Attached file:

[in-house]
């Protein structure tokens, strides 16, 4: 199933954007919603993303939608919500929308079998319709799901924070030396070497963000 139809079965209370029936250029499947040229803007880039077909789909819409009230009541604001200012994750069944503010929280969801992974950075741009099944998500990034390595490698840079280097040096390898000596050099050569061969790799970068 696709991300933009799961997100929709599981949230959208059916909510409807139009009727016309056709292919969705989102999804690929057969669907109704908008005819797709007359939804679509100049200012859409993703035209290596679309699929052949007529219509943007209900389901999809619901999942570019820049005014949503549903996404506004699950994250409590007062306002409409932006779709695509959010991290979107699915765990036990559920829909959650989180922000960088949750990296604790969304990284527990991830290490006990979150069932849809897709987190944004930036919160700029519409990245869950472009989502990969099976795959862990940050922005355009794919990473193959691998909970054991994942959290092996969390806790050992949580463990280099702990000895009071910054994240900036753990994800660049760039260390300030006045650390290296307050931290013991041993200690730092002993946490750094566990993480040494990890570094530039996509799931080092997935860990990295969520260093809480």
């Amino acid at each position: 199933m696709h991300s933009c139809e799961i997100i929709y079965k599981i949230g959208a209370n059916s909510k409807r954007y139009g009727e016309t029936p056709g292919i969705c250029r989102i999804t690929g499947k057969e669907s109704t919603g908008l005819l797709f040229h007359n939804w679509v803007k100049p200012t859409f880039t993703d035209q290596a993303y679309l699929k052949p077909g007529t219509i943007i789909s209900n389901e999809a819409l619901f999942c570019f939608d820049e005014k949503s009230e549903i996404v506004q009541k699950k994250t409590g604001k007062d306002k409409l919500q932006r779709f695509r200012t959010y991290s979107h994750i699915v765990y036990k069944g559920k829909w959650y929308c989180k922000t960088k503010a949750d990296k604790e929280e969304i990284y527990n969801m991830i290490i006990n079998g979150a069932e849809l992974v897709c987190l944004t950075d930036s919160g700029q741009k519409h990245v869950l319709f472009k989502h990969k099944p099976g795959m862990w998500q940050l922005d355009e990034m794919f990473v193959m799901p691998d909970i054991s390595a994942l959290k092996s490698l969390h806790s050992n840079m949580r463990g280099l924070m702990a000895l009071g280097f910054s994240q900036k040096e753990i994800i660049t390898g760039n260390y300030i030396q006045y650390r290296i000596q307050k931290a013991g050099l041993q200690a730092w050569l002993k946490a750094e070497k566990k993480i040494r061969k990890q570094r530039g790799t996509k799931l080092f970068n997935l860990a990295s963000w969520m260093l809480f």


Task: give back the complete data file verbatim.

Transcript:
[in-house]
């Protein structure tokens, strides 16, 4: 199933954007919603993303939608919500929308079998319709799901924070030396070497963000 139809079965209370029936250029499947040229803007880039077909789909819409009230009541604001200012994750069944503010929280969801992974950075741009099944998500990034390595490698840079280097040096390898000596050099050569061969790799970068 696709991300933009799961997100929709599981949230959208059916909510409807139009009727016309056709292919969705989102999804690929057969669907109704908008005819797709007359939804679509100049200012859409993703035209290596679309699929052949007529219509943007209900389901999809619901999942570019820049005014949503549903996404506004699950994250409590007062306002409409932006779709695509959010991290979107699915765990036990559920829909959650989180922000960088949750990296604790969304990284527990991830290490006990979150069932849809897709987190944004930036919160700029519409990245869950472009989502990969099976795959862990940050922005355009794919990473193959691998909970054991994942959290092996969390806790050992949580463990280099702990000895009071910054994240900036753990994800660049760039260390300030006045650390290296307050931290013991041993200690730092002993946490750094566990993480040494990890570094530039996509799931080092997935860990990295969520260093809480």
């Amino acid at each position: 199933m696709h991300s933009c139809e799961i997100i929709y079965k599981i949230g959208a209370n059916s909510k409807r954007y139009g009727e016309t029936p056709g292919i969705c250029r989102i999804t690929g499947k057969e669907s109704t919603g908008l005819l797709f040229h007359n939804w679509v803007k100049p200012t859409f880039t993703d035209q290596a993303y679309l699929k052949p077909g007529t219509i943007i789909s209900n389901e999809a819409l619901f999942c570019f939608d820049e005014k949503s009230e549903i996404v506004q009541k699950k994250t409590g604001k007062d306002k409409l919500q932006r779709f695509r200012t959010y991290s979107h994750i699915v765990y036990k069944g559920k829909w959650y929308c989180k922000t960088k503010a949750d990296k604790e929280e969304i990284y527990n969801m991830i290490i006990n079998g979150a069932e849809l992974v897709c987190l944004t950075d930036s919160g700029q741009k519409h990245v869950l319709f472009k989502h990969k099944p099976g795959m862990w998500q940050l922005d355009e990034m794919f990473v193959m799901p691998d909970i054991s390595a994942l959290k092996s490698l969390h806790s050992n840079m949580r463990g280099l924070m702990a000895l009071g280097f910054s994240q900036k040096e753990i994800i660049t390898g760039n260390y300030i030396q006045y650390r290296i000596q307050k931290a013991g050099l041993q200690a730092w050569l002993k946490a750094e070497k566990k993480i040494r061969k990890q570094r530039g790799t996509k799931l080092f970068n997935l860990a990295s963000w969520m260093l809480f």